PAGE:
Finding a well-qualified tenant quickly is important to your cash flow and your long-term ROI. As you market your home and begin to field showing requests from prospective tenants, you’ll need to know how to communicate with them about your property and their qualifications.
Save yourself some time on showings and screenings by pre-qualifying tenants to the extent you can. A quick chat over the phone or by email can help you determine whether this individual has a good chance of being approved for your property.
Always follow fair housing guidelines. You can’t ask about a tenant’s children or whether they’re married. However, you can talk about past rental experiences, income, and eviction histories.
Here are 15 questions we recommend you ask every potential tenant when you’re renting out a St. Louis property.
1. Where are you currently living?
You want to get an idea of whether the tenant is renting now, or if they own their home, or if they are perhaps moving into St. Louis from out of state.
2. How long have you lived where you are right now?
This will tell you if the tenant is a long-term renter or someone who likes to move a lot. If they say they’ve only been living in their current property for four months, you’ll want to explore why they’re moving again. There could be a reasonable explanation, but you’ll want to get a full picture.
3. Why do you want to move?
Typically, tenants are looking for a new home because they need more space or they’re downsizing. Maybe they want to be closer to work or in a better school system. If they immediately begin complaining about their landlord or property management company, you’ll want to make some decisions about whether they have valid complaints or they’re difficult to work with.
4. What is your target move-in date?
Look for tenants who can move in as quickly as the property is available. It’s a bit of a red flag if tenants say they want to move in tomorrow. But it’s also going to be difficult on you if they’re not ready to move for another three months.
5. What do you do for work?
This question lets you know whether the prospective tenant has a stable job and source of income.
6. About how much do you earn every month?
Asking about income is important because you want to rent your property to tenants who can afford the rent. You’ll collect income verification during the formal screening process, but this question allows you to make an estimate pretty quickly. If the prospective tenant earns $2,000 a month, for example, and your rent is $1,200, it’s unlikely they’ll be able to meet their obligations without some other income source.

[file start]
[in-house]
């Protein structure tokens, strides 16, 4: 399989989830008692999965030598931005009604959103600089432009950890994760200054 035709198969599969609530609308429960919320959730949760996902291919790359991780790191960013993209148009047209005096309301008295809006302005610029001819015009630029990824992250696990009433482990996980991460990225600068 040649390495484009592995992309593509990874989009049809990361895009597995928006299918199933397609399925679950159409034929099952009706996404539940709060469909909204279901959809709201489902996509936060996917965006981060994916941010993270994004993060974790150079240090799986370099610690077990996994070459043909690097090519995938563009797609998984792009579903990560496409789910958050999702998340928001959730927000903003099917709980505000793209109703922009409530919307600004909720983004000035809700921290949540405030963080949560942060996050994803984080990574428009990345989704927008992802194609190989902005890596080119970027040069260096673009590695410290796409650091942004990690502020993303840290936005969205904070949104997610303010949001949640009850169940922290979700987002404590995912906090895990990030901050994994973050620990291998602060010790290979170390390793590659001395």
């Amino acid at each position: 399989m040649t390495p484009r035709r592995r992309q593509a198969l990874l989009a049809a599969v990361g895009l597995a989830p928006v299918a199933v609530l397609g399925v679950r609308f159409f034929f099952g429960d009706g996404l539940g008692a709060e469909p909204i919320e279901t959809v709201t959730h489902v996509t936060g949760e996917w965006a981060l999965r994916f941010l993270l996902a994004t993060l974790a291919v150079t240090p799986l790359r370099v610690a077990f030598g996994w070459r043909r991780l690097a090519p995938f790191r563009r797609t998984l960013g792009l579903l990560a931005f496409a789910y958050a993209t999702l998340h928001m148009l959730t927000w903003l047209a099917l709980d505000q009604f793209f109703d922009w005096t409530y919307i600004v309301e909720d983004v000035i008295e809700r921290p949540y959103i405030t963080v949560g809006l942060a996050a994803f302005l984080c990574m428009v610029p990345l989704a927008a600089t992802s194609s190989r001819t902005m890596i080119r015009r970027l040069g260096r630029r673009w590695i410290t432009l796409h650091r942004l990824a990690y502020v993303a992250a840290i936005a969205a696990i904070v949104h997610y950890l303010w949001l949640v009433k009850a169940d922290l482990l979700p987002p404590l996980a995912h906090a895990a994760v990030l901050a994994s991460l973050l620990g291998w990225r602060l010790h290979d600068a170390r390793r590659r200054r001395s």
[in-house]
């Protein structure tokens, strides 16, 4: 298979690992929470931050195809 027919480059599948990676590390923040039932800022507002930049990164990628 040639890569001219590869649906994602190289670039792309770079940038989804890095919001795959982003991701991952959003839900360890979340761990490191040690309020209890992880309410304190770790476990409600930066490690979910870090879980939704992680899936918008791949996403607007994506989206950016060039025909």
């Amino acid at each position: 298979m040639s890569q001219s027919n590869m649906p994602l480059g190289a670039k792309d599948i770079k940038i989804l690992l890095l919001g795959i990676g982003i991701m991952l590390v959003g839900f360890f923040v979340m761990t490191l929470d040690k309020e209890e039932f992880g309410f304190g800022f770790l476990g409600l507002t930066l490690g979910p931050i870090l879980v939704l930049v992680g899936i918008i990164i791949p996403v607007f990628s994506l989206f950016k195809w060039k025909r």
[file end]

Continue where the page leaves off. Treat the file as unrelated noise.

7. How many people will reside on the property?
You cannot deny tenants based on age or familial status, but 10 people living in a one-bedroom apartment is likely unreasonable.
8. How many pets do you have?
Deciding whether or not to accept pets is up to you as the landlord. If you have a pet policy, you’ll want to make sure tenants understand it before they schedule a showing.
9. Will your current landlord provide a good reference?
You want to hear a simple answer here, which is yes. Make sure tenants know you’ll check their rental history.
10. Have you ever been evicted?
Tenants with a long history of evictions may try to hide them. Ask this question and then make sure there are no evictions when you’re running a background check.
11. Have you ever filed for bankruptcy?
A bankruptcy won’t necessarily disqualify people as part of your screening process, but this question will indicate your prospective tenant’s comfort level in discussing finances, especially financial difficulties.
12. Do you know where the property is located?
You can suggest a prospective tenant drive by the property before they schedule a formal showing. This will ensure they like the neighborhood and understand where it’s located.
13. Are you comfortable with the application fee and security deposit?
This tells you if the prospective tenant has the cash available to move into your home.
14. Are you comfortable with a one-year lease?
You don’t want tenants looking for a month-to-month or short-term lease unless you’re renting out a vacation home.
15. What are your questions?
Be prepared to answer all the questions your prospective tenant has.
These 15 questions can give you a good idea about whether a tenant may be approved for your St. Louis rental property. If you need any help with screening or leasing, please contact us at Amoso Properties.